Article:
22
Apr
2005

Electromagnetic radiation danger challenged

//www.southbendtribune.com/stories/2005/04/21/local.20050421-sbt-LOCL-B2-Electromagnetic_radi.sto

Electromagnetic radiation danger challenged
County Council sessions on subject to continue.

By JAMES WENSITS
Tribune Political Writer

SOUTH BEND -- Agreement was in short supply Wednesday as members of an informal group concerned about electromagnetic radiation and low frequency noise met resistance to their conclusions that the phenomena represent a health hazard.

The meeting, conducted by County Council President Rafael Morton and Council Member Mark Catanzarite, was the third in a series that now appears likely to continue for weeks, if not longer.

Morton, D-District D, said he thought it unlikely that the group can come to a conclusion in two or three more meetings and said he planned to continue the sessions without setting a time limit.

"It's very early in the process as far as I'm concerned," Morton said.

The last session was attended by Dr. Roland Chamblee, county health officer, who said in a later interview that he doesn't know of a connection between electromagnetic radiation, low-frequency noise and various diseases, but does know it would cost millions of dollars and take years of research to find out.

Wednesday's session featured comments by Marjorie Lundquist, a bioelectromagnetic hygienist from Milwaukee who said she has a doctorate in physics.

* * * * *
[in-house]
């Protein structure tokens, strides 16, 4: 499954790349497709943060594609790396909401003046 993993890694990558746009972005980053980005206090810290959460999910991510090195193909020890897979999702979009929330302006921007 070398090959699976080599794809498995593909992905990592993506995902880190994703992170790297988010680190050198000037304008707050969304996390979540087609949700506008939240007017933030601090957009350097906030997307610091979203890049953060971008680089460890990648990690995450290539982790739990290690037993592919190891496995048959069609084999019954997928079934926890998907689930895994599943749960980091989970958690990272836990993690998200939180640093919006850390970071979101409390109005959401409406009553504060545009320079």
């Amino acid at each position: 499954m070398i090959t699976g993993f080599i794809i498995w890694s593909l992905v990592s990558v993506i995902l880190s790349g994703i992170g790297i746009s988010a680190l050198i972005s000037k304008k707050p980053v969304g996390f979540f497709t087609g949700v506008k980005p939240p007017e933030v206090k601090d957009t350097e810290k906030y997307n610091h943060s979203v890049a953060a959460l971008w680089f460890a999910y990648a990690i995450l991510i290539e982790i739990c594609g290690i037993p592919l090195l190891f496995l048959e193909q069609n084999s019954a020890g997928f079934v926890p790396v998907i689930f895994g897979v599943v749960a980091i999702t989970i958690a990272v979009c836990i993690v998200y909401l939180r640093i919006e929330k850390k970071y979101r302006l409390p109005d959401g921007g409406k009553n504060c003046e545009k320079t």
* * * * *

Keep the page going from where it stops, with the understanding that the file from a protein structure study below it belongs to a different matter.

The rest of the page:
Lundquist said that in 1980, she became interested in the health hazards associated with video display terminals and then started thinking about similar problems associated with electrical power lines.

She recommended installing filtering equipment on ground wires leading from electrical installations to the Earth, then monitoring the effect on those who have disease symptoms that may be connected to the high frequency impulses.

John Matwyshyn, a Mishawakan who said he programs and designs digital circuitry, said federal studies during the 1990s concluded that the power lines were nothing to be concerned about.

That comment led Jeff Symmes, a Battleground, Ind., resident who is the leader of the informal group, to contend that the studies referred to by Matwyshyn were paid for by the electrical industry.

At an earlier meeting, Symmes had called for a moratorium on the construction of cell phone towers. The group believes the towers are a source of unhealthy radiation.

The next meeting will be May 4 in the County Council conference room on the fourth floor of the County-City Building. Another meeting is scheduled for May 18.

Staff writer James Wensits:
jwensits@sbtinfo.com
(574) 235-6353


Informant: Sylvie
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